Here's What's Happening With Dallas City Council's Proposed Restrictions on Uber.

You really don't have to look too far to notice the kerfuffle. It's pretty much begging for your attention.

It's plastered on town cars driving through the city (see above cover photo). It's posted on the fences outside of a cab depot in Uptown. It's all over social media, too: Dallas Stars greats and pornstars alike are taking up the #DallasNeedsUber cause.

But what, exactly, is going on with all this? Well, let's look into it.

In short, the public outcry all centers around an item that was added to this week's Dallas City Council agenda at the last minute — and the fact that it might negatively affect the absurdly popular mobile app Uber from continuing to operate under its current form, in which it links users up with off-duty limo drivers for discounted rides around town.

The proposed addendum to the laws on the books would impose a number of restrictions on “providers of limousine service,” such as the drivers who employ Uber's services. Among the restrictions: requiring users to prearrange rides at least 30 minutes before pickup; setting a base price of $45,000 for off-the-lot limousine purchases; establishing minimum fares.

After the memo announcing the item came to light over the weekend, things escalated rather quickly online:
• Public response reached a peak on Monday as users took to Twitter to voice their displeasure, using the hashtag #DallasNeedsUber.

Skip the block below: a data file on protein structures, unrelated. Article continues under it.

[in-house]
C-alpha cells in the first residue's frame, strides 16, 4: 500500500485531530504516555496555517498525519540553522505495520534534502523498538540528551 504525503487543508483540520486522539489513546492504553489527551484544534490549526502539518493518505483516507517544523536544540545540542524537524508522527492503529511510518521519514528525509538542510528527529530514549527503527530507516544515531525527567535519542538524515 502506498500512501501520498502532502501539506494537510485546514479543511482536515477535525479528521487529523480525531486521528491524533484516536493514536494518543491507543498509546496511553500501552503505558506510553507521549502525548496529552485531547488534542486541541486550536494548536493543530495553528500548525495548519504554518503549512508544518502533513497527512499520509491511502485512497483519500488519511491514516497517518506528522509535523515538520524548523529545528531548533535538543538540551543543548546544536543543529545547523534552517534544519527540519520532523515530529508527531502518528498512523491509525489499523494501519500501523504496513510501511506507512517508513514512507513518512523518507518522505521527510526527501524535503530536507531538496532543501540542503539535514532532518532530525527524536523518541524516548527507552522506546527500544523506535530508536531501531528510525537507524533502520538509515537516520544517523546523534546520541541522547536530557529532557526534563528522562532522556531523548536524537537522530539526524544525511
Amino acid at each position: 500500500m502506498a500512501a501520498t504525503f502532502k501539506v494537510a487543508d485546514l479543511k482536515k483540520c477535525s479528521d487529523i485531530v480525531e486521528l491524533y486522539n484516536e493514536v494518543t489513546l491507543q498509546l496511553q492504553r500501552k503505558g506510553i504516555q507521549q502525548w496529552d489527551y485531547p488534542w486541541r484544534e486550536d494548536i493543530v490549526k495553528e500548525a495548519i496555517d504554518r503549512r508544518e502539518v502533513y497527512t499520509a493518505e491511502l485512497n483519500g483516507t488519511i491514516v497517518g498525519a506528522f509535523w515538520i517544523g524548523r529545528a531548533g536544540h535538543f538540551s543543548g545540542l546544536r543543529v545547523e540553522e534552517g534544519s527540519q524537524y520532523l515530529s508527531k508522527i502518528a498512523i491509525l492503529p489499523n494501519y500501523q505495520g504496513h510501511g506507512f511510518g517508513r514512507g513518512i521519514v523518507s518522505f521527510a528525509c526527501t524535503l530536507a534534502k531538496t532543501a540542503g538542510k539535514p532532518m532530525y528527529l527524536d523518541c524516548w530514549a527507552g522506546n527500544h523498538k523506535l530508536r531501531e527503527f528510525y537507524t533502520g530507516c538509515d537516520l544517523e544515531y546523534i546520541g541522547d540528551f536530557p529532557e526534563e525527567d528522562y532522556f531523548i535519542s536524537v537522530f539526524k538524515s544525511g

• Dallas City Hall posted a statement to its Facebook Page, defending the ordinance and providing background on the issues. Users began commenting on the post, criticizing the reasoning behind the ordinance and accusing city staff of being influenced by local cab companies.
• Today, the Morning News confirmed possible corruption suspicions, posting an item about various donations made to city council members by Yellow Cab higher-ups.
• Council members have posted their positions on the issue and have urged their constituents to sign up to speak at City Hall during Wednesday's council meeting.
• Mayor Mike Rawlings joined the conversation, saying he was “surprised about [the] Uber item” and “getting to the bottom of this.”
• An online petition asking council members to vote now on the measure has started to circulate and has already collected more than 12,000 signatures in support of its request that the council vote no on the proposed item and “stand for better transportation options, consumer choice and driver jobs for the city of Dallas.”

In other words: People are pretty upset about what could potentially go down here if this motion passes, and the city is taking notice. Still, Uber's fate in Dallas remains up in the air.

But at least there's been some early progress: This is obviously a developing story, but, for now, the amendment has been tabled and a special discussion has been set for the city council's Wednesday, August 28, meeting, which will start at 9 a.m. at City Hall.

Parties interested in speaking during this session can request to speak at the meeting by calling 214-670-3738 or by contacting their local councilperson here.

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